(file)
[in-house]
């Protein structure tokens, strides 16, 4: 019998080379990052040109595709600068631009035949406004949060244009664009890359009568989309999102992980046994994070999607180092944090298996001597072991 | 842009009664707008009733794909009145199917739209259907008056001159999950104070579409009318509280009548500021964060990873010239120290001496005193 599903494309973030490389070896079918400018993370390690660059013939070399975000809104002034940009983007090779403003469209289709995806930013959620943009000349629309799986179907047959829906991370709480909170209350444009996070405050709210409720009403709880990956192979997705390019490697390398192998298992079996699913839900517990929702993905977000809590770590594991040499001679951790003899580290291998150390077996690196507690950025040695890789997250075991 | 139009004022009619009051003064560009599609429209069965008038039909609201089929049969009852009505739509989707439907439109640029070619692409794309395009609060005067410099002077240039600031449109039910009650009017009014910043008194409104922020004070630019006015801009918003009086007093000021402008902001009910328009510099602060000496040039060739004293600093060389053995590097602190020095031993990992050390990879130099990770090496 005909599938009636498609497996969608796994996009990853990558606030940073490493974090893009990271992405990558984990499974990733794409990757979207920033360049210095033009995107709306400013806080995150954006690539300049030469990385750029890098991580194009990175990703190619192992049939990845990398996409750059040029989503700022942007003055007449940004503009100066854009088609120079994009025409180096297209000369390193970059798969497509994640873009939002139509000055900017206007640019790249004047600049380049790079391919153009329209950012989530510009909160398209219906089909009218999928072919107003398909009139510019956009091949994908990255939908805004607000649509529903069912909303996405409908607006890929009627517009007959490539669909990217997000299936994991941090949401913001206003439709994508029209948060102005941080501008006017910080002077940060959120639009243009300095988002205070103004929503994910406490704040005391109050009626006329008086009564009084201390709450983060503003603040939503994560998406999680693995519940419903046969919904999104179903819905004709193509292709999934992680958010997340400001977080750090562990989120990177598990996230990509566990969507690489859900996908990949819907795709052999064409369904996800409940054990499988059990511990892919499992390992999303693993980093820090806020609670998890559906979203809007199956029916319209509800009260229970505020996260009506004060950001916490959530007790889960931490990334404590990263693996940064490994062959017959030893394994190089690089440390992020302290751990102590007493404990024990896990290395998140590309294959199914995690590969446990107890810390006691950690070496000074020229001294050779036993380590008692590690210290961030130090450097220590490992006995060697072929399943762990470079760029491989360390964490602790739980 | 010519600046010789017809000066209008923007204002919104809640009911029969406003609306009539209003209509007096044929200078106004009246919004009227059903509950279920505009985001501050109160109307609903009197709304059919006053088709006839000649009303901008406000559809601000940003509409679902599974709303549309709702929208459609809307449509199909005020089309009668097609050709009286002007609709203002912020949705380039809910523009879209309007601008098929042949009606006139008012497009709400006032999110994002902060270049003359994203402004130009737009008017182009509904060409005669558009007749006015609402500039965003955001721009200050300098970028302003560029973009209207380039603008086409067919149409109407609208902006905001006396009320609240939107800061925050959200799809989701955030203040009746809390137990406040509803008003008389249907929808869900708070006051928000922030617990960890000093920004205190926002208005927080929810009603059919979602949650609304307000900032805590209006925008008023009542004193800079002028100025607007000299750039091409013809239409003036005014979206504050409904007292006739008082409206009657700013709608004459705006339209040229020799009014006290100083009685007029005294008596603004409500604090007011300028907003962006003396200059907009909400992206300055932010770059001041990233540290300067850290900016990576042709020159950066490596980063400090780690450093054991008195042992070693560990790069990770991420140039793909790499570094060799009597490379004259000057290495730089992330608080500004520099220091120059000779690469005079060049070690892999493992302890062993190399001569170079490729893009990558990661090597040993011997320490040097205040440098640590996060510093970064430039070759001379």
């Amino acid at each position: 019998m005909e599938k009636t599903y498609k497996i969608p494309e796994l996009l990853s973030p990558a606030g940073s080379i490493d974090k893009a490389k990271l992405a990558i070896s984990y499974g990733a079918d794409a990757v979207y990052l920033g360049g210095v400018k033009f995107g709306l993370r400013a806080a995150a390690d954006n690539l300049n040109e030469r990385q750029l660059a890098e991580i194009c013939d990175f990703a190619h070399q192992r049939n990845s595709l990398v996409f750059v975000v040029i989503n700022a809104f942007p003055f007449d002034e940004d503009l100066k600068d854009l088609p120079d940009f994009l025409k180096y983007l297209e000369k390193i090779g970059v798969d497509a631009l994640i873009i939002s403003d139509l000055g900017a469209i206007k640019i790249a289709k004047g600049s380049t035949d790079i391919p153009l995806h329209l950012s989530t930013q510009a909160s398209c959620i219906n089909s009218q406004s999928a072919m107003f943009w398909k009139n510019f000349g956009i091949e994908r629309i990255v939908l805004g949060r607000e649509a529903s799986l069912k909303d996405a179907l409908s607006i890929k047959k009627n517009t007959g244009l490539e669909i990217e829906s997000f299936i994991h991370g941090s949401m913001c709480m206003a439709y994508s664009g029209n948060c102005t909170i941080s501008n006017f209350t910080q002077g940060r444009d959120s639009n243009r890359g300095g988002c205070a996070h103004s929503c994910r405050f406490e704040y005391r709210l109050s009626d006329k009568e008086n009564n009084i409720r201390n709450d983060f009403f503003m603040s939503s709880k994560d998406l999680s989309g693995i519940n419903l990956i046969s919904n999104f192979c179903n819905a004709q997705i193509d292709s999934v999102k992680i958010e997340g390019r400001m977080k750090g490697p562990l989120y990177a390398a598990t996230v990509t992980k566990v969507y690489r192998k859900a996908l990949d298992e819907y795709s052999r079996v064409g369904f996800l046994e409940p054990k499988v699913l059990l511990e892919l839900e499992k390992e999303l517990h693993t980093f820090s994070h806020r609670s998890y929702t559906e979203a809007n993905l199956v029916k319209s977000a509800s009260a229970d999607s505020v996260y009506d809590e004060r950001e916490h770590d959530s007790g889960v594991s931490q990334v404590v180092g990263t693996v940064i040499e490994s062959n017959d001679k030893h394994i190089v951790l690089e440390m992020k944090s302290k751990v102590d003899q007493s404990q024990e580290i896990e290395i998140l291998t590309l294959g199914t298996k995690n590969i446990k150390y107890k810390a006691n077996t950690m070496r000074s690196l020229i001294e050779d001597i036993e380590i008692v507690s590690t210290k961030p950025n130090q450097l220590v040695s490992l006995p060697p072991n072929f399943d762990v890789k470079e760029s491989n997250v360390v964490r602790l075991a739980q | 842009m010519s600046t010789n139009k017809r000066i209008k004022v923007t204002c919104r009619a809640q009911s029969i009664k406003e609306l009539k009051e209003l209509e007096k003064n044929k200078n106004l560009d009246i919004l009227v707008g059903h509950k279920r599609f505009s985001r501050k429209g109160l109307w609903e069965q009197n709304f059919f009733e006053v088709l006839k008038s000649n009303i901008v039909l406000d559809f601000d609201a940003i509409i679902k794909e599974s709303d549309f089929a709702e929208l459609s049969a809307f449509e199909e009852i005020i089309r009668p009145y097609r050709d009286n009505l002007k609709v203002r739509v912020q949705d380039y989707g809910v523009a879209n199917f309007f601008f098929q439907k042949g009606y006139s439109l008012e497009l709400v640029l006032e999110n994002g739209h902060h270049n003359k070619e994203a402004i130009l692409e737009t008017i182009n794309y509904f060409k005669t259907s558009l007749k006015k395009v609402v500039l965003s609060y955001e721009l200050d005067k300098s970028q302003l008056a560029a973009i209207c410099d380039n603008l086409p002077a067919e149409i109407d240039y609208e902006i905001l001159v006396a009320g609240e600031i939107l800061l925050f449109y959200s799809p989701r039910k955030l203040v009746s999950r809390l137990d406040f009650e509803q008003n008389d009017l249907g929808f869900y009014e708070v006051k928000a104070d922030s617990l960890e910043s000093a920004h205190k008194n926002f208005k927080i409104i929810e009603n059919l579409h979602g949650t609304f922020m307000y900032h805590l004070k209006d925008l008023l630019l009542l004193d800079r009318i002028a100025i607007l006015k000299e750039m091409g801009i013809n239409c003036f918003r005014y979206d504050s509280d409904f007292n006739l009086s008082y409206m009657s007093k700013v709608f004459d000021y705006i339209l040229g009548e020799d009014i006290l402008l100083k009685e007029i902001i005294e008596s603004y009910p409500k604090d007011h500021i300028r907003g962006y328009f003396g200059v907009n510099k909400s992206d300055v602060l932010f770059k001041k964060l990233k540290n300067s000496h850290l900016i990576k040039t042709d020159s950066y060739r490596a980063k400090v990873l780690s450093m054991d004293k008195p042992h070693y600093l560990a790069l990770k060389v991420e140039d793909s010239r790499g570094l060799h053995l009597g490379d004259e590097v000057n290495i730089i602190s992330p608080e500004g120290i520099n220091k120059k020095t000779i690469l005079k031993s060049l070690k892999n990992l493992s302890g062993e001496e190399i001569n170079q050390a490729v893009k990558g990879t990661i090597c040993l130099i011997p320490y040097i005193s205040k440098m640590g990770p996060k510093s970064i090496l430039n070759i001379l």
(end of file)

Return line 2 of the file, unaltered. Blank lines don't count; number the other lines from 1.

């Protein structure tokens, strides 16, 4: 019998080379990052040109595709600068631009035949406004949060244009664009890359009568989309999102992980046994994070999607180092944090298996001597072991 | 842009009664707008009733794909009145199917739209259907008056001159999950104070579409009318509280009548500021964060990873010239120290001496005193 599903494309973030490389070896079918400018993370390690660059013939070399975000809104002034940009983007090779403003469209289709995806930013959620943009000349629309799986179907047959829906991370709480909170209350444009996070405050709210409720009403709880990956192979997705390019490697390398192998298992079996699913839900517990929702993905977000809590770590594991040499001679951790003899580290291998150390077996690196507690950025040695890789997250075991 | 139009004022009619009051003064560009599609429209069965008038039909609201089929049969009852009505739509989707439907439109640029070619692409794309395009609060005067410099002077240039600031449109039910009650009017009014910043008194409104922020004070630019006015801009918003009086007093000021402008902001009910328009510099602060000496040039060739004293600093060389053995590097602190020095031993990992050390990879130099990770090496 005909599938009636498609497996969608796994996009990853990558606030940073490493974090893009990271992405990558984990499974990733794409990757979207920033360049210095033009995107709306400013806080995150954006690539300049030469990385750029890098991580194009990175990703190619192992049939990845990398996409750059040029989503700022942007003055007449940004503009100066854009088609120079994009025409180096297209000369390193970059798969497509994640873009939002139509000055900017206007640019790249004047600049380049790079391919153009329209950012989530510009909160398209219906089909009218999928072919107003398909009139510019956009091949994908990255939908805004607000649509529903069912909303996405409908607006890929009627517009007959490539669909990217997000299936994991941090949401913001206003439709994508029209948060102005941080501008006017910080002077940060959120639009243009300095988002205070103004929503994910406490704040005391109050009626006329008086009564009084201390709450983060503003603040939503994560998406999680693995519940419903046969919904999104179903819905004709193509292709999934992680958010997340400001977080750090562990989120990177598990996230990509566990969507690489859900996908990949819907795709052999064409369904996800409940054990499988059990511990892919499992390992999303693993980093820090806020609670998890559906979203809007199956029916319209509800009260229970505020996260009506004060950001916490959530007790889960931490990334404590990263693996940064490994062959017959030893394994190089690089440390992020302290751990102590007493404990024990896990290395998140590309294959199914995690590969446990107890810390006691950690070496000074020229001294050779036993380590008692590690210290961030130090450097220590490992006995060697072929399943762990470079760029491989360390964490602790739980 | 010519600046010789017809000066209008923007204002919104809640009911029969406003609306009539209003209509007096044929200078106004009246919004009227059903509950279920505009985001501050109160109307609903009197709304059919006053088709006839000649009303901008406000559809601000940003509409679902599974709303549309709702929208459609809307449509199909005020089309009668097609050709009286002007609709203002912020949705380039809910523009879209309007601008098929042949009606006139008012497009709400006032999110994002902060270049003359994203402004130009737009008017182009509904060409005669558009007749006015609402500039965003955001721009200050300098970028302003560029973009209207380039603008086409067919149409109407609208902006905001006396009320609240939107800061925050959200799809989701955030203040009746809390137990406040509803008003008389249907929808869900708070006051928000922030617990960890000093920004205190926002208005927080929810009603059919979602949650609304307000900032805590209006925008008023009542004193800079002028100025607007000299750039091409013809239409003036005014979206504050409904007292006739008082409206009657700013709608004459705006339209040229020799009014006290100083009685007029005294008596603004409500604090007011300028907003962006003396200059907009909400992206300055932010770059001041990233540290300067850290900016990576042709020159950066490596980063400090780690450093054991008195042992070693560990790069990770991420140039793909790499570094060799009597490379004259000057290495730089992330608080500004520099220091120059000779690469005079060049070690892999493992302890062993190399001569170079490729893009990558990661090597040993011997320490040097205040440098640590996060510093970064430039070759001379």